The window shutters are decked out in the familiar blue shade first spotted as you enter. The most intriguing feature though is the bespoke upholstered pads which decorate the window shutters. The fabric has been produced by Rhubarb and Ginger and stitched by Gianni’s mother, JoJo. The patterns reflect the Mediterranean style recipes used in the Singl-end kitchen. A unique pattern depicting the classic Italian marriage of mozzarella and tomatoes is displayed on the window shutters and on the staff aprons.
The unique feel of Singl-end continues with the seating arrangements. Glass topped tables, decorated with written postcards and other artefacts gives the customer a look at some traditional Glasgow stories from days gone by. Contrasting with the more modern and mechanical looking tables and stools, once again, staying true to the industrial feeling the venue has. Fellow Garnethill company, The Glasgow Guild, upholstered the 40 bench style seats and booths in a traditional ticking fabric complete with royal blue trim. Working closely with Gianni, they came up with the design for the new venue.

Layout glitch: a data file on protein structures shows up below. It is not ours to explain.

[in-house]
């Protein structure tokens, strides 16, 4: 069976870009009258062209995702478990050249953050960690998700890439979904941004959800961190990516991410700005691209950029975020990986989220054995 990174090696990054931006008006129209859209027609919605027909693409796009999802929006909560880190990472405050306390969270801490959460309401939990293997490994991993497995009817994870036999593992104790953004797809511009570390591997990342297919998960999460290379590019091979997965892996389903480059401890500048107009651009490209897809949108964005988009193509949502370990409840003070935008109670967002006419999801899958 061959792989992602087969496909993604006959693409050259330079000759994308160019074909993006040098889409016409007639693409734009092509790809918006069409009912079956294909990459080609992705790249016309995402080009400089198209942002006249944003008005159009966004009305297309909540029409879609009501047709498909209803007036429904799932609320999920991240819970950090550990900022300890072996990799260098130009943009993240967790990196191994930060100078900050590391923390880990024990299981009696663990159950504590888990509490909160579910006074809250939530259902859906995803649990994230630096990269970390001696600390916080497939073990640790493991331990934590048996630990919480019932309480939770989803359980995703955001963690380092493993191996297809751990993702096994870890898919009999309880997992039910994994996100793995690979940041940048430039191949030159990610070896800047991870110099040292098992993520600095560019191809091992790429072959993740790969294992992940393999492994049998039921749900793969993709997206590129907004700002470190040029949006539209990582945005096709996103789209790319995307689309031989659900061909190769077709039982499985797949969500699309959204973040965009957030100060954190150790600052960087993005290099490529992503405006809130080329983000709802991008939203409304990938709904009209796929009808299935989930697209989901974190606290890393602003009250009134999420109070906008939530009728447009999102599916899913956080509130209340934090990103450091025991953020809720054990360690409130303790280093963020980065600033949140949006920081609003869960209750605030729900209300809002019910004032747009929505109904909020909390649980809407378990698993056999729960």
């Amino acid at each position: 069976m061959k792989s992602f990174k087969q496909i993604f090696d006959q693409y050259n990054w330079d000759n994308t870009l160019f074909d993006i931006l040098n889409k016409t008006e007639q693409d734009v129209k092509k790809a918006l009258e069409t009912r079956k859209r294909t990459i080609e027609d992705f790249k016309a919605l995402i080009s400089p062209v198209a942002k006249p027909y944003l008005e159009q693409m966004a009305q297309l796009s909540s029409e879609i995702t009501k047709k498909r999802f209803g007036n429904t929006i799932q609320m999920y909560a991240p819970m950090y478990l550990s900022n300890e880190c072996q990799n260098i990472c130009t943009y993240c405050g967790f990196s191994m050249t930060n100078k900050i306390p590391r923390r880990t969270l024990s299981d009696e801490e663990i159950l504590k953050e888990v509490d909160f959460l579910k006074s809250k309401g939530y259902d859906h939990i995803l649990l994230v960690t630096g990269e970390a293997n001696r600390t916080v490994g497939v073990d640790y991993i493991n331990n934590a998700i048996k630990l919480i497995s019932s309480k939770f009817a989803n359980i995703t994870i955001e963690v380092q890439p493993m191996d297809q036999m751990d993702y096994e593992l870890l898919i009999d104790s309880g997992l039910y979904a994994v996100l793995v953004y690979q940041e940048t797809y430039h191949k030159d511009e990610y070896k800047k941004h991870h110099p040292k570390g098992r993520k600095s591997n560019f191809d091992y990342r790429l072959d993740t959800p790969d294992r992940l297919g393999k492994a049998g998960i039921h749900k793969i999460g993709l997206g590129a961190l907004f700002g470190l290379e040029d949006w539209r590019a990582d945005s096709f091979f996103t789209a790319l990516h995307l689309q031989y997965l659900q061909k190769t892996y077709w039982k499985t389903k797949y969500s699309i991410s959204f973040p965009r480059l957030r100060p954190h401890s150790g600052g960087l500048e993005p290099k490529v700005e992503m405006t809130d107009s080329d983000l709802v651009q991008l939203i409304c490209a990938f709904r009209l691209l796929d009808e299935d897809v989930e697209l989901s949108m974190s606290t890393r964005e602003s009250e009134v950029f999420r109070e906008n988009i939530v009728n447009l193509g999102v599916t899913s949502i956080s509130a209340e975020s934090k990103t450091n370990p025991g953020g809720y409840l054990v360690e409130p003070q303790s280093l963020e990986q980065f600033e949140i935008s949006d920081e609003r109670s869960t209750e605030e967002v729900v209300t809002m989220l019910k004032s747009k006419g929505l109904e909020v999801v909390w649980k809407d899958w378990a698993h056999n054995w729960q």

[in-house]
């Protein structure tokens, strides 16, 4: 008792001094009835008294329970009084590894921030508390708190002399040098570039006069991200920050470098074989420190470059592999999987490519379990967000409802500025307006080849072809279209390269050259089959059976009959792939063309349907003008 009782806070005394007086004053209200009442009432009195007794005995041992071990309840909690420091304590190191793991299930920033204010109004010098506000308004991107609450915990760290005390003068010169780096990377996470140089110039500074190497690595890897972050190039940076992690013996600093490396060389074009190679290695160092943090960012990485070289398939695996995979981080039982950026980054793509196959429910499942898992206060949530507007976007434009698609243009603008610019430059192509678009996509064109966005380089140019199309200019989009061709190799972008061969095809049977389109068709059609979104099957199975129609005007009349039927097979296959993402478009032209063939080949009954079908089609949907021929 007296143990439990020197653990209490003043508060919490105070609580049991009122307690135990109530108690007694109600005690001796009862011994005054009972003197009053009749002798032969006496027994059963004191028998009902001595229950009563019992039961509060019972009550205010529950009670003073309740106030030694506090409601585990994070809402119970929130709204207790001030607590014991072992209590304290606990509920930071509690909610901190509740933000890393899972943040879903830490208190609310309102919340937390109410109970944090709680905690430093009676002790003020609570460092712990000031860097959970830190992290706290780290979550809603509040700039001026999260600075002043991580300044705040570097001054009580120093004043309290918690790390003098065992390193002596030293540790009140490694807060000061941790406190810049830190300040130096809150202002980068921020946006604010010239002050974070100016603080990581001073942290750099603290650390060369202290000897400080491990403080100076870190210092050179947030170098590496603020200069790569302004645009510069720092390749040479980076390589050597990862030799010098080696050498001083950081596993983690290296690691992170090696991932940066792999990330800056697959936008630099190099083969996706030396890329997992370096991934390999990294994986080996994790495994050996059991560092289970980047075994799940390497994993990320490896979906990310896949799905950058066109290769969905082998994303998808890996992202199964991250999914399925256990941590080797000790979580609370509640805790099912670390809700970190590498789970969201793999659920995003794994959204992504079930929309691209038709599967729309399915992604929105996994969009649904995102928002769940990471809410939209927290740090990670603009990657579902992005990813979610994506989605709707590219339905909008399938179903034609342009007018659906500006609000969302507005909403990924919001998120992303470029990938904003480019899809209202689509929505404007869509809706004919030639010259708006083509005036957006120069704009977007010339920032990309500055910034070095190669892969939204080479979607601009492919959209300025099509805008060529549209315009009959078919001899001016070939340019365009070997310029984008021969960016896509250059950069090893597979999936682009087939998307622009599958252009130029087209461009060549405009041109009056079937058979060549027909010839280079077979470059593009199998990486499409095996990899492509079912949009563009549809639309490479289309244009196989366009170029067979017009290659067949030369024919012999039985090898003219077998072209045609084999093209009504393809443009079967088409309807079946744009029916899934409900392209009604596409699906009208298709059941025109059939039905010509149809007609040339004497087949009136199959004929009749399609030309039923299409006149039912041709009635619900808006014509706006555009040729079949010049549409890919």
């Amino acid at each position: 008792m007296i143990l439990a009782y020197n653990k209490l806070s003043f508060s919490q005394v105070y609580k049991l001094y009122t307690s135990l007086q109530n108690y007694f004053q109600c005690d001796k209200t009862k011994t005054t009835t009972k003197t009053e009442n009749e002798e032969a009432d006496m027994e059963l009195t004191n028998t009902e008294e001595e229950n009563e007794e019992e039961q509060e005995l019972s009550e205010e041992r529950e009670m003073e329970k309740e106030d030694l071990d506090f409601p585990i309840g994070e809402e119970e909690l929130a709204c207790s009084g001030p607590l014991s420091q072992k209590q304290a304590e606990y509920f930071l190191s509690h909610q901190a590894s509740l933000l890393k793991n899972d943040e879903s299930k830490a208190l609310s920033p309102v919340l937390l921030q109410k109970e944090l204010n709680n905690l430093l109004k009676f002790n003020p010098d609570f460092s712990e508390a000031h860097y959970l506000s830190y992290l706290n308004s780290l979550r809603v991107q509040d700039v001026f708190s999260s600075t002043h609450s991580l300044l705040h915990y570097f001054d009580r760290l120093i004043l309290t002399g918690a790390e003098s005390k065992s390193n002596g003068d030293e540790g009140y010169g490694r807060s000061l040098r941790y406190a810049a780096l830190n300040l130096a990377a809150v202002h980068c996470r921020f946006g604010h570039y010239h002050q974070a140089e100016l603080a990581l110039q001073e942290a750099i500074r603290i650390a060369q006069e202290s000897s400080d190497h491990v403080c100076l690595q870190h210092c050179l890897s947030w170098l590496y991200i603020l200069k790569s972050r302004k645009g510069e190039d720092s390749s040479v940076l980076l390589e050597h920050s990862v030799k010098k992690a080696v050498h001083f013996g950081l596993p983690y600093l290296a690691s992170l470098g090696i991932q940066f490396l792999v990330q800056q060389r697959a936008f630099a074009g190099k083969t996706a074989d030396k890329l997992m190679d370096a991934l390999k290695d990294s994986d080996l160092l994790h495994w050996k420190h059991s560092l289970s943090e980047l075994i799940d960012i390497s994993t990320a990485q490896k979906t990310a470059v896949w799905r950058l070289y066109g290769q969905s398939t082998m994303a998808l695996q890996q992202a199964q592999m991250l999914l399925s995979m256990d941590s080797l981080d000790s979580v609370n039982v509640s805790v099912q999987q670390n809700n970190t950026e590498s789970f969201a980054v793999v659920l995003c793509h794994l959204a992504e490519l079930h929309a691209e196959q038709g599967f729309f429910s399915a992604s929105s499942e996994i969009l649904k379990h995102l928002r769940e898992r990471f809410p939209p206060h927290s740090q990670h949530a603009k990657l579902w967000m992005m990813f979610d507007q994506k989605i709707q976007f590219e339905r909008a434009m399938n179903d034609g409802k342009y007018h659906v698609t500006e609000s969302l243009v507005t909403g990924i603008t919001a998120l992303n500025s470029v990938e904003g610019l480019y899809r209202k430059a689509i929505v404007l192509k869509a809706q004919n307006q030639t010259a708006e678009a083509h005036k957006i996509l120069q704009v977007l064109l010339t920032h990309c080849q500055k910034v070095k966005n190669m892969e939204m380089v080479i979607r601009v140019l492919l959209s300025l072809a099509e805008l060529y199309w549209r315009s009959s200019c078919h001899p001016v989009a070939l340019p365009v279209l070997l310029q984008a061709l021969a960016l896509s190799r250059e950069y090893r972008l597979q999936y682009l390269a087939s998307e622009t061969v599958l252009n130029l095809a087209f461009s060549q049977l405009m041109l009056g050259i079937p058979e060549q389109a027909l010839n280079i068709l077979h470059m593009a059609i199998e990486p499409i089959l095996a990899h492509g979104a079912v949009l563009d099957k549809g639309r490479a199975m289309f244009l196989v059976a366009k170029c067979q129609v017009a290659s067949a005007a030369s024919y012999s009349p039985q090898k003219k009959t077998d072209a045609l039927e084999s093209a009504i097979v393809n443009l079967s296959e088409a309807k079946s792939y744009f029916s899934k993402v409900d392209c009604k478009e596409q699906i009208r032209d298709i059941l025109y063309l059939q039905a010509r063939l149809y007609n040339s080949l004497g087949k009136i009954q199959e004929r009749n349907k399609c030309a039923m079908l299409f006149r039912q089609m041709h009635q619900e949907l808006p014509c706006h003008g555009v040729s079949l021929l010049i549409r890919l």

Glasgow Guild’s John Cowie knew that the needs of Singl-end would match the ethos of Glasgow Guild, “We liked the uniqueness of Singl-end and we were aware of The Butterfly and the Pig so we knew it was our sort of style.”
“We do one-off pieces and commissions and try to find creative solutions for our customers. Gianni was looking for a company to realise their idea and we were glad to help.”
This epitomises the venue as a whole, a unique and modern take on traditional Glaswegian culture. The bespoke feel that oozes from Singl-end goes down as far as the china. Cups, saucers and ‘coo juice’ branded milk jugs, created at Glasgow’s Fireworks Studios, are a quaint finishing touch.
Singl-end marries a unique Glaswegian charm with an undeniable modern touch and does so with effortless style. A contemporary venue that is every bit as unique as the city itself.